Notice Periods in Contractual and Periodic Assured Shorthold Tenancy

Notice Periods in Contractual and Periodic Assured Shorthold Tenancy

In the current coronavirus environment where people are not supposed to be doing viewings, I suppose landlords would like it if, when their current tenants gave notice, the notice period was as long as possible, (as they won’t be re-letting any time soon and be facing a void).

This brings me to the issue of what period of notice a tenant should give, once a fixed term in an assured shorthold tenancy has ended (and even when there was no fixed term in the first place).

This has actually been much discussed on various websites, with much different legal opinion and a lot of misunderstanding.

But for once I think we can credit Shelter with having the most succinct summary on their site, where it says that if the original tenancy states that at end of a fixed term the tenancy would roll on to become a “contractual periodic tenancy”, then the notice period the tenants must give would be whatever was stated in the original tenancy agreement.

However, if the tenancy agreement was silent on the matter, it would be effectively become a “periodic tenancy” and the notice required from the tenant would be whatever the “period” was, usually monthly, of course – so a month of notice would be all that a tenant needs to give.

Here is a link to their site where it comments on this matter: https://england.shelter.org.uk/housing_advice/private_renting/ending_a_periodic_tenancy

So, in summary, if at the end of the fixed term of an assured shorthold tenancy, unless stated otherwise in the tenancy agreement, a tenancy would become a statutory periodic tenancy, (and a notice period clause would not survive), and so it would be a common law tenants’ notice which is one period of the tenancy, or one month, in most cases.

So, what do I do with my tenancies?

Notice Periods in Assured Shorthold Tenancy

Well, for years, we have always stated in our assured shorthold tenancies, that after the fixed term ends, unless ended by us or the tenant, the tenancy simply continues as a contractual periodic tenancy, with 42 days’ notice required to end it from the tenant. (And by the way, if it is the landlord wishing to end a tenancy, after the fixed term has ended, they would normally need to give 2 months’ notice).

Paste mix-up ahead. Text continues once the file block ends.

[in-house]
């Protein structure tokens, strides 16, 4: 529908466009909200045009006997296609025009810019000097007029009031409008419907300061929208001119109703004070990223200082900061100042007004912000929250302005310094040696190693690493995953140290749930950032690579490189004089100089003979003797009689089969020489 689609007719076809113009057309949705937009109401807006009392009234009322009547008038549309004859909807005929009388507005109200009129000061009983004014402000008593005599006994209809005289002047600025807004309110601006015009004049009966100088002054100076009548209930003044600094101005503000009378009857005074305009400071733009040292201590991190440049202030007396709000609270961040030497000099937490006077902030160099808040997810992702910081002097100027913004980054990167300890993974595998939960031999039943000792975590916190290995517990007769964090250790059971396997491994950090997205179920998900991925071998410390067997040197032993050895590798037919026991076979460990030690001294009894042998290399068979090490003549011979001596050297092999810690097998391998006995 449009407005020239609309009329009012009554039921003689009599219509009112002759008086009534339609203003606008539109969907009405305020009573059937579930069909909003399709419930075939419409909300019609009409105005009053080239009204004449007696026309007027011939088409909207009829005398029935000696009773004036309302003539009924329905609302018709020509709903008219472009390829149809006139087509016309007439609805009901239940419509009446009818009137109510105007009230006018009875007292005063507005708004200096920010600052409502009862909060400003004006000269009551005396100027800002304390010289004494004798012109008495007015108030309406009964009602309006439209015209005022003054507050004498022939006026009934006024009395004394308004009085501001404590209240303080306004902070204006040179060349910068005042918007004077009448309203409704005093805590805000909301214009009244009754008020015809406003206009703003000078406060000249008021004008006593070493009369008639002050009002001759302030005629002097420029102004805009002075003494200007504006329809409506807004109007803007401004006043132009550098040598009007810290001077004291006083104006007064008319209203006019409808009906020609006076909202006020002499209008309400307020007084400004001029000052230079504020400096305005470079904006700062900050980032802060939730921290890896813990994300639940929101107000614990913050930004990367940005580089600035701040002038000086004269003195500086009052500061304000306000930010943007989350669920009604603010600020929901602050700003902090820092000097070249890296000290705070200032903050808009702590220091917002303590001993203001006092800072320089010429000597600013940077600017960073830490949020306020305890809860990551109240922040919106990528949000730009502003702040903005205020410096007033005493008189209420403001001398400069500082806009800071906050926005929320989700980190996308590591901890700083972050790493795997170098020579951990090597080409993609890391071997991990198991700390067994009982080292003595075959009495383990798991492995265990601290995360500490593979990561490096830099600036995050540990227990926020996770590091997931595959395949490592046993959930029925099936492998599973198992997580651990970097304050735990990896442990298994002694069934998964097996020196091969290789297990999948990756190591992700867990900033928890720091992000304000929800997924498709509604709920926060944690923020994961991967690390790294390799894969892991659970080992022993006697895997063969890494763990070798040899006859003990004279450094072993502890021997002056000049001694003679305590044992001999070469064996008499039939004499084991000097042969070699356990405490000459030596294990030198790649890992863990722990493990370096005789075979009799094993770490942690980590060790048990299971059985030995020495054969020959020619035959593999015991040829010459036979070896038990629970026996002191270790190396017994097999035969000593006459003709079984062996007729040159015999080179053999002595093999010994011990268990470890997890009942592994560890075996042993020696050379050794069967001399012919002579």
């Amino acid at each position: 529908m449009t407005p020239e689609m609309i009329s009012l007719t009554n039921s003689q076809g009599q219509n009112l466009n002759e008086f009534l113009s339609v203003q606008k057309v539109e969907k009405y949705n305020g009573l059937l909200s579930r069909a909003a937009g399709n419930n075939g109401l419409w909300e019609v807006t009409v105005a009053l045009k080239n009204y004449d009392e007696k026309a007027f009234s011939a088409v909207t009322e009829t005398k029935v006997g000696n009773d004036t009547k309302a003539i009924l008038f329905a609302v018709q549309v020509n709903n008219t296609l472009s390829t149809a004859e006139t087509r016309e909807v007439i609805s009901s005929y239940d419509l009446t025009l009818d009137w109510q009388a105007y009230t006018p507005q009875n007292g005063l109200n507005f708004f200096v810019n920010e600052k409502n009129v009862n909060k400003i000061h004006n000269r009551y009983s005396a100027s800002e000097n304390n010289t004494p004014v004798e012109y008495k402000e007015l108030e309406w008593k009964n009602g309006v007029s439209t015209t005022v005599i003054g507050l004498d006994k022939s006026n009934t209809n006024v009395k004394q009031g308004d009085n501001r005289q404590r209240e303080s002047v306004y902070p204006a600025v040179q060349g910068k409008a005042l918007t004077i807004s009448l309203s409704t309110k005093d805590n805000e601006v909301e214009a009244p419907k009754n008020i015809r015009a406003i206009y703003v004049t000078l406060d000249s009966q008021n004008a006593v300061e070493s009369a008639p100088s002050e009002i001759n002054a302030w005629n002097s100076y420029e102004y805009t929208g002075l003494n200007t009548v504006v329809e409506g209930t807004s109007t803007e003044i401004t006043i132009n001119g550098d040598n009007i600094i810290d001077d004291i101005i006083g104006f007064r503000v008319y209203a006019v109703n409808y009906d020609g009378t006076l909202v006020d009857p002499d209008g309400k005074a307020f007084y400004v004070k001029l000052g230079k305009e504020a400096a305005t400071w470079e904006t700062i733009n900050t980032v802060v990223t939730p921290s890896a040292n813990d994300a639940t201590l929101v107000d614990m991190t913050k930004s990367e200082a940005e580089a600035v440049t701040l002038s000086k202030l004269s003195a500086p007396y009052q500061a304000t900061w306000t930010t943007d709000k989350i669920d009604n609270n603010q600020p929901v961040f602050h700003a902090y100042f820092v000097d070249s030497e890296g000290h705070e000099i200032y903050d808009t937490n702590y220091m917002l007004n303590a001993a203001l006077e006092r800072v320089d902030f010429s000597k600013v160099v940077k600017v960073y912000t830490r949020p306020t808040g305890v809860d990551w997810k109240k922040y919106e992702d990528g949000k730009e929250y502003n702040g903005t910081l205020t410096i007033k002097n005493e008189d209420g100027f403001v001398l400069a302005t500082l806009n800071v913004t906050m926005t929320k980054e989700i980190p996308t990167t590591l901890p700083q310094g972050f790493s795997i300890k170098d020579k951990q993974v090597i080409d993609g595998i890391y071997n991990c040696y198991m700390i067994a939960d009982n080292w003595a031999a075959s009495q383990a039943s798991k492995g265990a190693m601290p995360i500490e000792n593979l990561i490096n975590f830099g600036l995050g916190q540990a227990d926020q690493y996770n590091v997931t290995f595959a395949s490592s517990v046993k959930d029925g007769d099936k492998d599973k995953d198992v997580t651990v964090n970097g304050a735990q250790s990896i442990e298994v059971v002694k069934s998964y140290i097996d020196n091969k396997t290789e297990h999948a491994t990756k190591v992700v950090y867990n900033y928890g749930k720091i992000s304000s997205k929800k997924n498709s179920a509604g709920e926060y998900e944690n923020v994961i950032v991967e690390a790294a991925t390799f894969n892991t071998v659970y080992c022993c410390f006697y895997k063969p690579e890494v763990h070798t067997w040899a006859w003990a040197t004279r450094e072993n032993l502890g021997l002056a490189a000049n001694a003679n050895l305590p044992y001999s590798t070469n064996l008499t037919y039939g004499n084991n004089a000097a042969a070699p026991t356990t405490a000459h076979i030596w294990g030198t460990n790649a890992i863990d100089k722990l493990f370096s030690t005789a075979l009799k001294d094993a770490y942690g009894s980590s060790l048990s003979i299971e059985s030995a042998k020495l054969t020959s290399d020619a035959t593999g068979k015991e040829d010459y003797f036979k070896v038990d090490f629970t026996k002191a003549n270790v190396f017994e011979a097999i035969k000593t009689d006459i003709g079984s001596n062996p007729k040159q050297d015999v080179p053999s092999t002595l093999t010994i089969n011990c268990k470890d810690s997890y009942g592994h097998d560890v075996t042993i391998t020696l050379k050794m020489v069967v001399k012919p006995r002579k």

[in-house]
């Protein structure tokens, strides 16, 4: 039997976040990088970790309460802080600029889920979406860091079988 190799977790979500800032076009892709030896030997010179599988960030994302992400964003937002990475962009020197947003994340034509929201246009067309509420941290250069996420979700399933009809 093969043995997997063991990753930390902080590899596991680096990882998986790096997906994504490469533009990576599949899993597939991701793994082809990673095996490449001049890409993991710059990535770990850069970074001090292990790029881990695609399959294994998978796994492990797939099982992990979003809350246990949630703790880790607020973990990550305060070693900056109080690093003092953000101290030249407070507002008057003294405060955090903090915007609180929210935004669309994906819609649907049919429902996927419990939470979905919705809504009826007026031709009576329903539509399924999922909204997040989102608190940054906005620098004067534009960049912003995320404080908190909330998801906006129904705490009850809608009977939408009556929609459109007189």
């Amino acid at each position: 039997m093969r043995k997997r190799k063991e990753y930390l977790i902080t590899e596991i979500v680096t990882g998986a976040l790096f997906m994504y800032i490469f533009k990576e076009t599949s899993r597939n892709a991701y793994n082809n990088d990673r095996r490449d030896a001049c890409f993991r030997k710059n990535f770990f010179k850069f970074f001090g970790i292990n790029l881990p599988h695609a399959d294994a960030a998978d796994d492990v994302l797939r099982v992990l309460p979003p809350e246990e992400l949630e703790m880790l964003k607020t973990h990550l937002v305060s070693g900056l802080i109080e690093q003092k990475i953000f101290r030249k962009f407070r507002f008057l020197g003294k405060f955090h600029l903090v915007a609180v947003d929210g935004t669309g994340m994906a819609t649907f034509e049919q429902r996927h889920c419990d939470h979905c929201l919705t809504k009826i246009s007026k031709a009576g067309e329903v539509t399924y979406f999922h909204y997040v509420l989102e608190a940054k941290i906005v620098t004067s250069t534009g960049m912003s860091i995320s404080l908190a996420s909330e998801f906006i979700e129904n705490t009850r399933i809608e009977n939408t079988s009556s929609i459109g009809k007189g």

We have been letting for over 30 years and let to may tenants in that time and have never had a problem with this notice period from a tenant.

Usually, in practice, we find that we can usually find another tenant who can start a new tenancy much earlier than in 42 days time, and so, if it suits the current tenant who is leaving, we can end the current tenancy earlier than in 42 days, and make a pro rata rent payment back to the leaving tenant.

But, we like the 42 days to be stated in the tenancy agreement, because sometimes stuff could happen where one would like it to be longer than a month. We might be away on holiday and unable to perform viewings, for example.

These extra 12 days above a normal month, are a nice little extra comfort to have. In these coronavirus times, when viewings are banned, anything more than a month would be a bonus, I think (unless you and any potential viewers who are not terrified of the virus are prepared to break the quarantine, of course). And if you do, keep that quiet from neighbours, if you suspect the neighbours are narks!

If you read the Shelter advice, it would seem that one could even ask for two months (maybe longer still than that), though this would seem a little unfair to me – and may even run into being an Unfair Contract Term.

As far as I know, the question of really long notice periods in contractual periodic tenancies after a fixed term has ended, has never been tested in court.

The situation in Scotland may be different. This blog post and the comments here applies to England and Wales only.

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